What is artificial intelligence and machine learning and can we apply it to the financial markets?
It took us 3 and a half years of research and development until we finally reached to a point we can trust our software.
4 min read
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Obviously you can find all sort of information on the internet about machine learning and AI, like this articles on Wikipedia for example, but the concept is quite simple: You run an algorithm (there are many) on set of data, and once the algorithm is finished, the software will know how to run by itself on new sets of data, even if it’s never been seen.
There are 2 types of algorithm methods –
- Supervised – Similar to training a dog: if it does good you pet them, if it does wrong you scold at them. After a while, they will learn how to behave
- Unsupervised – This is the most interesting algorithm out there. This means you give the algorithm a set of data but you DO NOT tell it what is wrong and what is good. It does it by itself.
So, can you apply those algorithms in the financial markets?
First, let’s start by learning a bit on how ML (Machine Learning) and AI (Artificial Intelligence) work and its purposes.
To create a simple computer software, we need to insert some scenarios we want it to handle, we add the way we’d like the software to act, and let it run.
A “stupid” software will ONLY KNOW HOW TO WORK according to the scenarios we entered and taught it.
An AI software will take the same scenarios we entered and ways to behave we told it to, and will be able to do it NOT only on the ones we told it to but also on SIMILAR scenarios.
This is basically why AI and ML are the future in any way you can imagine – Because it’s not limited to what the programmer writes in the code, but also it can adjust and act to things that aren’t inside its code and also, over time, will be smarter in handling situations only by itself.
OK let’s go back a bit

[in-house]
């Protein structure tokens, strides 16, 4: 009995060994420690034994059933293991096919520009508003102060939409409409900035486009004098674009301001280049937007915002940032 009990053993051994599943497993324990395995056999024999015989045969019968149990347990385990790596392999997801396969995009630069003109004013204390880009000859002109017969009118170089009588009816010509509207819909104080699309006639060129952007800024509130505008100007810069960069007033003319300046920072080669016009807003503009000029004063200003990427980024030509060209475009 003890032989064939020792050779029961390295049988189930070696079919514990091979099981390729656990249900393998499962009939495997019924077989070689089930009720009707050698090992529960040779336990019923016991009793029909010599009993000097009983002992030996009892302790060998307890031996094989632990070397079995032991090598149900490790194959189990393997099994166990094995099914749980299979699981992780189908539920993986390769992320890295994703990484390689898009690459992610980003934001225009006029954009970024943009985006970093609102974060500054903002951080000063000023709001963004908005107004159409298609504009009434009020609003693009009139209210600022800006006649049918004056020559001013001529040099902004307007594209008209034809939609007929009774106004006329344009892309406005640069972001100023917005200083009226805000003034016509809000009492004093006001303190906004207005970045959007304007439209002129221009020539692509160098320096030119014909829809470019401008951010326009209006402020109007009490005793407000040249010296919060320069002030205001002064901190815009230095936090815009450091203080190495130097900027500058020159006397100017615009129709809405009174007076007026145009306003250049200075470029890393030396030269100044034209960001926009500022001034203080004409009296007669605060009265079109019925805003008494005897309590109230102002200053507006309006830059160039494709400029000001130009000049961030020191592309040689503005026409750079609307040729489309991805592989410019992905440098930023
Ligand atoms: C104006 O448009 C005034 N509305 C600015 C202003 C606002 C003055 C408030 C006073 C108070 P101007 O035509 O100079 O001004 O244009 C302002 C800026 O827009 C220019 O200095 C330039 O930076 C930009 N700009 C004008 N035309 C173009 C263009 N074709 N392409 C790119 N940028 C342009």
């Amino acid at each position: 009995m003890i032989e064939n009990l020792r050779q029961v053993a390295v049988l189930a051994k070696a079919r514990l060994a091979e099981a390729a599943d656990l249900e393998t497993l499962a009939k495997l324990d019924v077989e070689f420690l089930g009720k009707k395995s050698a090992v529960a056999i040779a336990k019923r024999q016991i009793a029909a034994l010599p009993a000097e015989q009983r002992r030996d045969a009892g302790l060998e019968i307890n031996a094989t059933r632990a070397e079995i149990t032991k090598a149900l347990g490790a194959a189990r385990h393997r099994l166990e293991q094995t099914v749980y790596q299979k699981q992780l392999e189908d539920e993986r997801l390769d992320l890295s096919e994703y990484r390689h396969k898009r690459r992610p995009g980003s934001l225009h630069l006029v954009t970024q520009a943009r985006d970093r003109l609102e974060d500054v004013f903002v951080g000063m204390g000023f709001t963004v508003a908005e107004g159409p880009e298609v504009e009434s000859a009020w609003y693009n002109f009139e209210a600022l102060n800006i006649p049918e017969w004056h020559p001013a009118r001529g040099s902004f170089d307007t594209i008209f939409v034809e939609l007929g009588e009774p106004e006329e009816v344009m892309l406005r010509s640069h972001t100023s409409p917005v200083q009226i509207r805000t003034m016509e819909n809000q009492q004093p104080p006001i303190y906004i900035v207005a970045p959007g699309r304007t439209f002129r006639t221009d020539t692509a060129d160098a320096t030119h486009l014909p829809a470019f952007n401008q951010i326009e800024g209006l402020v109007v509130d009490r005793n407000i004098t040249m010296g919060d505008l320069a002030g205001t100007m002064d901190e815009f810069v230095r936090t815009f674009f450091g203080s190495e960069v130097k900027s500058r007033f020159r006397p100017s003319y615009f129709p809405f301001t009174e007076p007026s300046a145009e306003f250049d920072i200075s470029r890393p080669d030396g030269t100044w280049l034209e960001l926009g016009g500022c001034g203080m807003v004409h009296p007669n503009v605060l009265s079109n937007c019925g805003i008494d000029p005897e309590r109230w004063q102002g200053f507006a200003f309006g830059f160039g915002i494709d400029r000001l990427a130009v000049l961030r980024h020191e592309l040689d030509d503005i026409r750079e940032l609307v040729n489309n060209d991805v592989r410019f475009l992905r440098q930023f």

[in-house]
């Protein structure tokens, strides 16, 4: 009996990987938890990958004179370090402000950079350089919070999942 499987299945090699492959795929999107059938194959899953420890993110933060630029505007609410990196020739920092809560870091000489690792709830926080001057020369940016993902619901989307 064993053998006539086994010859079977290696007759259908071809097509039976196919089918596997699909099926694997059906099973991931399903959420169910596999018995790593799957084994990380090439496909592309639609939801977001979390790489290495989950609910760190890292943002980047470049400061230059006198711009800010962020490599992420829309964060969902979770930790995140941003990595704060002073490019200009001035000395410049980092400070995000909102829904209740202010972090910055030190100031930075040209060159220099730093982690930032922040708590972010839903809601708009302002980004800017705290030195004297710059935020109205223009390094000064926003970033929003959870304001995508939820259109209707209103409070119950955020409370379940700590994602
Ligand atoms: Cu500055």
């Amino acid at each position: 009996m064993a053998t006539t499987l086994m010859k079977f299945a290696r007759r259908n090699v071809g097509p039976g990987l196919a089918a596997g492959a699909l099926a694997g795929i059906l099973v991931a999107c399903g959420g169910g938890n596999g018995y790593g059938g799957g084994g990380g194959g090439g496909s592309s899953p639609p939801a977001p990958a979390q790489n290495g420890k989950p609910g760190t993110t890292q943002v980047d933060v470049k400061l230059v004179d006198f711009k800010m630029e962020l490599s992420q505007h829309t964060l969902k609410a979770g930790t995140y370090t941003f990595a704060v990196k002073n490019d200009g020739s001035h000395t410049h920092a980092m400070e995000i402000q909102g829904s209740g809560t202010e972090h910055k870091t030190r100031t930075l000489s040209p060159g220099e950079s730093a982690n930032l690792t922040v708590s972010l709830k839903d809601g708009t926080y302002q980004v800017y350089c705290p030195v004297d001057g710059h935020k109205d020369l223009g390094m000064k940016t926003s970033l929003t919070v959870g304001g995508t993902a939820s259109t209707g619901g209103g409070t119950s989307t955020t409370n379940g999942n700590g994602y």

Scenarios? Ways to behave? WHAT??
Say we got a lifetime doctor records of some people. They are anonymous, of course, because we don’t care who they are. We only care about their DATA.
Now we want to find something, like, maybe, can we find cancer disease BEFORE the person knows it’s happening – or in other words – Can we predict cancer?
We can check – are they cigarette smokers? If yes, how many had cancer?
This has been the way until now.
You probably can already guess why it’s not merely enough.
If they don’t smoke – does that mean they won’t have cancer? We already know it’s not true.
And sadly there’s a variety of cancers to almost every organ in the human body (cancer is when some cells of our own body stop dying unlike the other cells and the body starts to attack them. Basically, nature makes our body suicide from inside).
So what can we do if we want to predict cancer?
It’s simple – We take into consideration as many parameters we can. Like:
Age, gender, place of living, place of working, family history, doctors’ appointments, and medical record, food and drink habits, etc.
Those are the objective data.
We need also subjective data such as happiness in life, the scale of pressure, type of person, etc.
Once we have ALL these data for every person, we need to do 3 things:
- Check which one of the parameters can, in fact, be some kind of prediction to cancer
- Run a statistics machine learning algorithm (like Naïve Base)
- Use the results to solve a worldwide problem
We wish, right?
Now we get on to the problems of AI and ML:
Data is extremely difficult to collect, and then to manipulate. In our example to get these data, we need to cooperate with medical services to get their clients’ data, create a questioner and send it to all the clients and analyze the data. Though there is such cooperation around the world, it’s still not easy to also get the subjective data.
2 Analyzing big data
Big data has become a known word around the world.
There was a time companies said they work with big data and clients threw the money at them.
But it’s not that simple. Every data you add for the algorithm to learn from – increases exponentially the time for the software to analyze…
Image credit: PhonlamaiPhoto | Getty Images
Inefficient software may take a very LONG period of time to run.
Funny personal anecdote, our first AI software we developed to learn how to predict price changing in the stock market looked so genius at first, but after we started running it and measuring the time it will take to finish, we saw it will take no less than 27,000,000,000,000,000 years from now(!!) Obviously, we couldn’t wait, and in future articles I will explain how we lowered it to only a few hours running time.
Let me give you an example of the difference between Big Data and just simple data with a game:
I chose a number between 1-1000. You have to guess which one is it. But there’s a catch – you need to find the number in as little time possible. How would you do it?